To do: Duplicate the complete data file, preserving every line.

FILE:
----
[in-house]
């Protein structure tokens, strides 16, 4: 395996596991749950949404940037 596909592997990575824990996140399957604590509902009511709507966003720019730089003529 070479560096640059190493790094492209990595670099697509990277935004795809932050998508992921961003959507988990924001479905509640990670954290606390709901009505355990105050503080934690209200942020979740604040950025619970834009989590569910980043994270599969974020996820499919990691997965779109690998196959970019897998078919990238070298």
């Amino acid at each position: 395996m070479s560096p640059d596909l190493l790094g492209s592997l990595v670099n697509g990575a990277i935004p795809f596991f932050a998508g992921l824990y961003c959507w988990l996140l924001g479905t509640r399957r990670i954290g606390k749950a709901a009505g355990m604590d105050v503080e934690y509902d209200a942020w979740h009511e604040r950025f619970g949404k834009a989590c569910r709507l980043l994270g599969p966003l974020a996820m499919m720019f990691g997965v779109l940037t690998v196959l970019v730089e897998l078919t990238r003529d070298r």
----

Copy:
[in-house]
């Protein structure tokens, strides 16, 4: 395996596991749950949404940037 596909592997990575824990996140399957604590509902009511709507966003720019730089003529 070479560096640059190493790094492209990595670099697509990277935004795809932050998508992921961003959507988990924001479905509640990670954290606390709901009505355990105050503080934690209200942020979740604040950025619970834009989590569910980043994270599969974020996820499919990691997965779109690998196959970019897998078919990238070298």
């Amino acid at each position: 395996m070479s560096p640059d596909l190493l790094g492209s592997l990595v670099n697509g990575a990277i935004p795809f596991f932050a998508g992921l824990y961003c959507w988990l996140l924001g479905t509640r399957r990670i954290g606390k749950a709901a009505g355990m604590d105050v503080e934690y509902d209200a942020w979740h009511e604040r950025f619970g949404k834009a989590c569910r709507l980043l994270g599969p966003l974020a996820m499919m720019f990691g997965v779109l940037t690998v196959l970019v730089e897998l078919t990238r003529d070298r």